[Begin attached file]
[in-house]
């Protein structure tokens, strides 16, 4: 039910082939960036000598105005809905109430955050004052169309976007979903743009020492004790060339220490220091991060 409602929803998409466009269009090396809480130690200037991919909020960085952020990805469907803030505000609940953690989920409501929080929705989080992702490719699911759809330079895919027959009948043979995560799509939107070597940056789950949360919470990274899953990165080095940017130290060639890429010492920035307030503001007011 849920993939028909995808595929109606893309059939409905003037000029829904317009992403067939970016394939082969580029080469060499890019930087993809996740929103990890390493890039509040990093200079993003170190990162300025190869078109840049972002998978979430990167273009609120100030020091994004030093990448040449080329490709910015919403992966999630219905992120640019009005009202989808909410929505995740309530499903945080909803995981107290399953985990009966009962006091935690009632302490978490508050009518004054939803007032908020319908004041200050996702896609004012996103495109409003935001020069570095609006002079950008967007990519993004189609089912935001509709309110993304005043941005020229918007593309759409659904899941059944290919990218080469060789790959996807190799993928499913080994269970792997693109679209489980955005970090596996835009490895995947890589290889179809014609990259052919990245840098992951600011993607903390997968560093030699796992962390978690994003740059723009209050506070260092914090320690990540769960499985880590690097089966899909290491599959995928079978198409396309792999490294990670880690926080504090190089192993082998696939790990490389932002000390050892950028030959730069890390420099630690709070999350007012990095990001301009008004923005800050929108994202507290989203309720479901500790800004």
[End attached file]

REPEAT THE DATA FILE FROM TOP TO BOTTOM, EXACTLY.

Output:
[in-house]
């Protein structure tokens, strides 16, 4: 039910082939960036000598105005809905109430955050004052169309976007979903743009020492004790060339220490220091991060 409602929803998409466009269009090396809480130690200037991919909020960085952020990805469907803030505000609940953690989920409501929080929705989080992702490719699911759809330079895919027959009948043979995560799509939107070597940056789950949360919470990274899953990165080095940017130290060639890429010492920035307030503001007011 849920993939028909995808595929109606893309059939409905003037000029829904317009992403067939970016394939082969580029080469060499890019930087993809996740929103990890390493890039509040990093200079993003170190990162300025190869078109840049972002998978979430990167273009609120100030020091994004030093990448040449080329490709910015919403992966999630219905992120640019009005009202989808909410929505995740309530499903945080909803995981107290399953985990009966009962006091935690009632302490978490508050009518004054939803007032908020319908004041200050996702896609004012996103495109409003935001020069570095609006002079950008967007990519993004189609089912935001509709309110993304005043941005020229918007593309759409659904899941059944290919990218080469060789790959996807190799993928499913080994269970792997693109679209489980955005970090596996835009490895995947890589290889179809014609990259052919990245840098992951600011993607903390997968560093030699796992962390978690994003740059723009209050506070260092914090320690990540769960499985880590690097089966899909290491599959995928079978198409396309792999490294990670880690926080504090190089192993082998696939790990490389932002000390050892950028030959730069890390420099630690709070999350007012990095990001301009008004923005800050929108994202507290989203309720479901500790800004």